It has become fashionable to talk of an impending ''clash of civilizations.'' The Indian experience strongly disproves this approach. The concept of a deep fault line across world religions and its resulting inevitably in conflict lends itself to mischievous distortions and misrepresentations, both internationally and within our own societies. Complex political, social and economic realities cannot be reduced to a simplistic confrontation between religions. All of us need to guard against this.

Cherishing and upholding tolerance at home, it is but natural that India should champion coexistence among the nations of the world as well. Panchsheel -- the five principles of peaceful coexistence derived from the Buddha's teachings and given contemporary relevance by Jawaharlal Nehru -- still holds great meaning. Let me recapitulate what these principles are: mutual respect for each other's territorial integrity and sovereignty, mutual non-aggression, mutual non-interference in each other's internal affairs, equality and mutual benefit and peaceful coexistence. Conflict and coexistence cannot be managed by any one single country, however well meaning and powerful it may be. There is urgent need to redesign international institutions so that they reflect contemporary realities. They must have an effective say in the management of global issues. The most recent Security Council resolution on Iraq has given multilateralism a fresh lease on life -- and we hope that this will be a long enough lease for the United Nations to be renewed and restructured. Globalization will prove equitable and sustainable only if serious attention is paid to its governance both within and across nations.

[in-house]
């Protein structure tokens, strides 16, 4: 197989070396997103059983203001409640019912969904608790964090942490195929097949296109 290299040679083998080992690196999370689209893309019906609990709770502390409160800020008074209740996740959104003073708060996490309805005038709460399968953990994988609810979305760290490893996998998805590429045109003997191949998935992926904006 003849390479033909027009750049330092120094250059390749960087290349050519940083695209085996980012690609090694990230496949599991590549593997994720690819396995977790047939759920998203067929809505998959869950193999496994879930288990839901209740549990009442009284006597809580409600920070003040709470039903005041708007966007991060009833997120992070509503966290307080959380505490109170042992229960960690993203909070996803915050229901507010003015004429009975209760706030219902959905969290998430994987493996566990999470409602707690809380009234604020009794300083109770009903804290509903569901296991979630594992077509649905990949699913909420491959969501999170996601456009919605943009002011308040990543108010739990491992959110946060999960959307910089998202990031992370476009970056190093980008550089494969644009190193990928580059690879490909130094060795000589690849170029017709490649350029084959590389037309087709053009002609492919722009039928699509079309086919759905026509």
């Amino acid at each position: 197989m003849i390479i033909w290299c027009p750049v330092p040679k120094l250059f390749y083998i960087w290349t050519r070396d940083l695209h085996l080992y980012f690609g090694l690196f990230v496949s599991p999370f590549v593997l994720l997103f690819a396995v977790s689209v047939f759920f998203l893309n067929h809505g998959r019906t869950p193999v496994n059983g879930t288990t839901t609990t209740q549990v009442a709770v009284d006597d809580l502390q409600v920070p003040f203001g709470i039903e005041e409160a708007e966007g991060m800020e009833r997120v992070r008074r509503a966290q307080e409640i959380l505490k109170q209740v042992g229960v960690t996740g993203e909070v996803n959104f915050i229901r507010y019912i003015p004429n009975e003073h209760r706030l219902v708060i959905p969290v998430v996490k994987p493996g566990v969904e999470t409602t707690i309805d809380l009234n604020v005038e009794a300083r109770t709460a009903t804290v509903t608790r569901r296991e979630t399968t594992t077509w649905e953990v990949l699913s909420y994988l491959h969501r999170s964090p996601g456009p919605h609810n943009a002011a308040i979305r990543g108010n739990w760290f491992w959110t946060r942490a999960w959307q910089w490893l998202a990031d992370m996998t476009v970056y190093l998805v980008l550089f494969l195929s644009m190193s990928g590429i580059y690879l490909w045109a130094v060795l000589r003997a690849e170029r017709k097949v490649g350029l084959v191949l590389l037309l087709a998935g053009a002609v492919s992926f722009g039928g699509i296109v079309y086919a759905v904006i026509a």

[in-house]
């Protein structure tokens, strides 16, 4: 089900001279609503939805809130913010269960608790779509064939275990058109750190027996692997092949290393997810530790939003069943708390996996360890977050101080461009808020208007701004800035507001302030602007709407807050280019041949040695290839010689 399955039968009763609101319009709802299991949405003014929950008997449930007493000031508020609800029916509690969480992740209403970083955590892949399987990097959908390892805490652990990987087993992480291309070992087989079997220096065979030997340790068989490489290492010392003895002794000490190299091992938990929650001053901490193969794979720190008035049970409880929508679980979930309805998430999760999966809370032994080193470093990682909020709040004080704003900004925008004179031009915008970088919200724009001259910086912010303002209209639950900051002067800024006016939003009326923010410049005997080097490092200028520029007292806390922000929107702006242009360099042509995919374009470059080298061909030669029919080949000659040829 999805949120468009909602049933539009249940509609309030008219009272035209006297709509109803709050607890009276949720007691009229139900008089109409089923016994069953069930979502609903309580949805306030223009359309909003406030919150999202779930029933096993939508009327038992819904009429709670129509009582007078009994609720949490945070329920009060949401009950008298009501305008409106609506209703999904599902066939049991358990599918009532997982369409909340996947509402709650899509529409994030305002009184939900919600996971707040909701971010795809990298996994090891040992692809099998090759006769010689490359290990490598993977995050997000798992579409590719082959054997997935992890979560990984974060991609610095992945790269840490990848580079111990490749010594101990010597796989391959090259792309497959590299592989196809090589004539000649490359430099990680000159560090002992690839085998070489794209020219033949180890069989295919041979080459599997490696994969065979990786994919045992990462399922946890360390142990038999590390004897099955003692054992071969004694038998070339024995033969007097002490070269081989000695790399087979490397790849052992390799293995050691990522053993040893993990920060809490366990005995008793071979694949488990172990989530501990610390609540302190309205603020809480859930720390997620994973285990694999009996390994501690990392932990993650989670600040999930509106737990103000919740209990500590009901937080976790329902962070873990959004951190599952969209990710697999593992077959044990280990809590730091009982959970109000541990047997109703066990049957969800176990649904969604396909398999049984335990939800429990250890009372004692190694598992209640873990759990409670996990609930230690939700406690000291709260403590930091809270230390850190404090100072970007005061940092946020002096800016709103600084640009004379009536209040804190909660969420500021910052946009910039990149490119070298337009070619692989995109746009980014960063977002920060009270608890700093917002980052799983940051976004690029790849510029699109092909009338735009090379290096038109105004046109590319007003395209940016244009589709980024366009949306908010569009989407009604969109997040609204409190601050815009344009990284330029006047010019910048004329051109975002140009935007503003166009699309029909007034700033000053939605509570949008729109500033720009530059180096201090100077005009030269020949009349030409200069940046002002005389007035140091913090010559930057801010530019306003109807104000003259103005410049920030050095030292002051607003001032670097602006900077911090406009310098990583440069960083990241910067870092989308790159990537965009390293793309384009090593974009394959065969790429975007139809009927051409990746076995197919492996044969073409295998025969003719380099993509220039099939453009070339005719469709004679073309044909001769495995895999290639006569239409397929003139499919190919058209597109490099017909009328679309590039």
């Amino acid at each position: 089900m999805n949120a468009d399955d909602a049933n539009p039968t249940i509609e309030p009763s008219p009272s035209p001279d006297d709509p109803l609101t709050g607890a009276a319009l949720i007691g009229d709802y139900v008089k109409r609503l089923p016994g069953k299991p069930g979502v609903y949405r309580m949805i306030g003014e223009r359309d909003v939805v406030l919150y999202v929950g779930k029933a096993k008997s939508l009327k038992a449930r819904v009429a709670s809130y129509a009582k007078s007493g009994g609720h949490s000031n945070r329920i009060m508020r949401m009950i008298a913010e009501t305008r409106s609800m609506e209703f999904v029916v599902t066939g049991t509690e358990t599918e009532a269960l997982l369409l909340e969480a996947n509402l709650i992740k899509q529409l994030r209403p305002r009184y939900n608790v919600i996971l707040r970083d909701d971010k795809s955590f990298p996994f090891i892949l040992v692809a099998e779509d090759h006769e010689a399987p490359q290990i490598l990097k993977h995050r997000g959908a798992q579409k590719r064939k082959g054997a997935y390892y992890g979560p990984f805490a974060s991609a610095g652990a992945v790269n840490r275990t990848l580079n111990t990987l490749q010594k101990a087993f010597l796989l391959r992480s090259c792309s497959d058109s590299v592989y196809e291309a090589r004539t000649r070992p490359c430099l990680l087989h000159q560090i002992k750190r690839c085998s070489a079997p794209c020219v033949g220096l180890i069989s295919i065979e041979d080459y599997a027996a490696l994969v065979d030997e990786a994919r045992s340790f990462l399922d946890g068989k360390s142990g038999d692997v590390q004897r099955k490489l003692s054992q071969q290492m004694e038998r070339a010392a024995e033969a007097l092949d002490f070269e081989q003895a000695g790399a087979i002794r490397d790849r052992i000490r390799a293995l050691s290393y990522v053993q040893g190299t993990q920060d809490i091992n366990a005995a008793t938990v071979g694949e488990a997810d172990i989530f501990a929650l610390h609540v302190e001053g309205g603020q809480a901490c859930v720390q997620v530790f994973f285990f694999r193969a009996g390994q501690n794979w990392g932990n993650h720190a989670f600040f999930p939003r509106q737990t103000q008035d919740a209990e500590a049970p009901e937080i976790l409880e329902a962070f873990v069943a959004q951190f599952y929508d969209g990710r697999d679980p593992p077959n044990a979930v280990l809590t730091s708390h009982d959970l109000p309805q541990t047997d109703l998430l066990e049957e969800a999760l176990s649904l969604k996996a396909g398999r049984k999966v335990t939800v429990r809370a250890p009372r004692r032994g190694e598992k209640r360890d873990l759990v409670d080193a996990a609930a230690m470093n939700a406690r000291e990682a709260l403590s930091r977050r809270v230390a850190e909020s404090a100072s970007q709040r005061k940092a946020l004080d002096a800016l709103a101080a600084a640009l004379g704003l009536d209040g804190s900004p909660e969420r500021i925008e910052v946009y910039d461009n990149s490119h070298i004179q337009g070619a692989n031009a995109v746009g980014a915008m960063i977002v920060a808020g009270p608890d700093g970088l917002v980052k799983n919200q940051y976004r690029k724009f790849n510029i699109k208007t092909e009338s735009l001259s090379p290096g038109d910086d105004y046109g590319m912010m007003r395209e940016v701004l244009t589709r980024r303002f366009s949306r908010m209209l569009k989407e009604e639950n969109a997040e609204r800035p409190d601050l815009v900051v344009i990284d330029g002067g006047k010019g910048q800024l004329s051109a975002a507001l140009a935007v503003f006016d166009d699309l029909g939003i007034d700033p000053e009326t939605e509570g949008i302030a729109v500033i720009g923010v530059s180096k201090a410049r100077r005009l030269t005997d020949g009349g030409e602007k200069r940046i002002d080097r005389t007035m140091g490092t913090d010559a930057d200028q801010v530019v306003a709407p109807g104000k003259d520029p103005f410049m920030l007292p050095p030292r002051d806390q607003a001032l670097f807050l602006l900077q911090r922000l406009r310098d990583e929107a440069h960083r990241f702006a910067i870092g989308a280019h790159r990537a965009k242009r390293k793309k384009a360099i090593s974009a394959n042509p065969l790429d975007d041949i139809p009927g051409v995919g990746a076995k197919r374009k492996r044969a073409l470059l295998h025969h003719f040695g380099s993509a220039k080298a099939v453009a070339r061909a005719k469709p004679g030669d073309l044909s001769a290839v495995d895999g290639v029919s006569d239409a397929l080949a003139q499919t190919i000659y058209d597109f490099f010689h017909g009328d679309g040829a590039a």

The United States is now the world's preeminent power in every sense of the term. But the paradox of this power is that it cannot afford to act unilaterally. Many in the United States are impatient with multilateralism, but in today's interdependent world, there is simply no alternative to working in concert and collaboration with each other. We fervently hope that the United States recognizes the desirability and feasibility of multilateralism. At the same time, other countries have a responsibility to keep the United States involved and committed to international agreements and institutions.